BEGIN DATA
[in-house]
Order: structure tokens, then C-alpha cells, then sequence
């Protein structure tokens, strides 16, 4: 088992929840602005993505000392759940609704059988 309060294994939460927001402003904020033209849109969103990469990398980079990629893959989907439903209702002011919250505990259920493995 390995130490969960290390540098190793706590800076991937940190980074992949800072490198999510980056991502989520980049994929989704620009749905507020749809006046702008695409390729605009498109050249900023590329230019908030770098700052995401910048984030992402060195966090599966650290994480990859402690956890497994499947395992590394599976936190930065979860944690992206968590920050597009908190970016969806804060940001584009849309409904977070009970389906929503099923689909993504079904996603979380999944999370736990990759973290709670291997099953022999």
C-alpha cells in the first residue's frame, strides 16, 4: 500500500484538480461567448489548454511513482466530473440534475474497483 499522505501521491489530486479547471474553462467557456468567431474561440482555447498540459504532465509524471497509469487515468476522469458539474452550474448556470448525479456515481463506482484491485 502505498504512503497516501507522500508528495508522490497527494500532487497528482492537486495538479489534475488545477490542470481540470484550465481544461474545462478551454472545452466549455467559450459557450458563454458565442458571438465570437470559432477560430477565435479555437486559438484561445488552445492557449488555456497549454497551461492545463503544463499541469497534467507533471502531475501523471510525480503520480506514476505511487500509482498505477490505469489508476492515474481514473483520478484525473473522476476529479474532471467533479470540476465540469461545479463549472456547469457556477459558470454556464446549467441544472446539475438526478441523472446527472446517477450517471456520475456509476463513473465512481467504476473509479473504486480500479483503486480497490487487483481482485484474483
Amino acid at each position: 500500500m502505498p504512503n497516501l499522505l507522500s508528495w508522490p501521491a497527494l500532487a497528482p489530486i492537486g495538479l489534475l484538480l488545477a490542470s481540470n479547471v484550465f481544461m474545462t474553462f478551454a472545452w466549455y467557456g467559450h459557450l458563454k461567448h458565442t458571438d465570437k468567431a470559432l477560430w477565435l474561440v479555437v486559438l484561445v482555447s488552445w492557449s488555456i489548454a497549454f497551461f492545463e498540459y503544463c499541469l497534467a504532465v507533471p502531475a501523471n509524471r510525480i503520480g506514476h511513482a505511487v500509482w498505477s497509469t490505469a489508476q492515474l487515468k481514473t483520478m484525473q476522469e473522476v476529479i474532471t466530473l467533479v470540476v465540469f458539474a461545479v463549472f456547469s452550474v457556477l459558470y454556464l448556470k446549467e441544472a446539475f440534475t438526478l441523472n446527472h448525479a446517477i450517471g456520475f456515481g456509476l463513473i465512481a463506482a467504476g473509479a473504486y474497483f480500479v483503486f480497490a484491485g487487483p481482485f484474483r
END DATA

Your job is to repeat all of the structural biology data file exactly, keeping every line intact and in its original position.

[in-house]
Order: structure tokens, then C-alpha cells, then sequence
């Protein structure tokens, strides 16, 4: 088992929840602005993505000392759940609704059988 309060294994939460927001402003904020033209849109969103990469990398980079990629893959989907439903209702002011919250505990259920493995 390995130490969960290390540098190793706590800076991937940190980074992949800072490198999510980056991502989520980049994929989704620009749905507020749809006046702008695409390729605009498109050249900023590329230019908030770098700052995401910048984030992402060195966090599966650290994480990859402690956890497994499947395992590394599976936190930065979860944690992206968590920050597009908190970016969806804060940001584009849309409904977070009970389906929503099923689909993504079904996603979380999944999370736990990759973290709670291997099953022999």
C-alpha cells in the first residue's frame, strides 16, 4: 500500500484538480461567448489548454511513482466530473440534475474497483 499522505501521491489530486479547471474553462467557456468567431474561440482555447498540459504532465509524471497509469487515468476522469458539474452550474448556470448525479456515481463506482484491485 502505498504512503497516501507522500508528495508522490497527494500532487497528482492537486495538479489534475488545477490542470481540470484550465481544461474545462478551454472545452466549455467559450459557450458563454458565442458571438465570437470559432477560430477565435479555437486559438484561445488552445492557449488555456497549454497551461492545463503544463499541469497534467507533471502531475501523471510525480503520480506514476505511487500509482498505477490505469489508476492515474481514473483520478484525473473522476476529479474532471467533479470540476465540469461545479463549472456547469457556477459558470454556464446549467441544472446539475438526478441523472446527472446517477450517471456520475456509476463513473465512481467504476473509479473504486480500479483503486480497490487487483481482485484474483
Amino acid at each position: 500500500m502505498p504512503n497516501l499522505l507522500s508528495w508522490p501521491a497527494l500532487a497528482p489530486i492537486g495538479l489534475l484538480l488545477a490542470s481540470n479547471v484550465f481544461m474545462t474553462f478551454a472545452w466549455y467557456g467559450h459557450l458563454k461567448h458565442t458571438d465570437k468567431a470559432l477560430w477565435l474561440v479555437v486559438l484561445v482555447s488552445w492557449s488555456i489548454a497549454f497551461f492545463e498540459y503544463c499541469l497534467a504532465v507533471p502531475a501523471n509524471r510525480i503520480g506514476h511513482a505511487v500509482w498505477s497509469t490505469a489508476q492515474l487515468k481514473t483520478m484525473q476522469e473522476v476529479i474532471t466530473l467533479v470540476v465540469f458539474a461545479v463549472f456547469s452550474v457556477l459558470y454556464l448556470k446549467e441544472a446539475f440534475t438526478l441523472n446527472h448525479a446517477i450517471g456520475f456515481g456509476l463513473i465512481a463506482a467504476g473509479a473504486y474497483f480500479v483503486f480497490a484491485g487487483p481482485f484474483r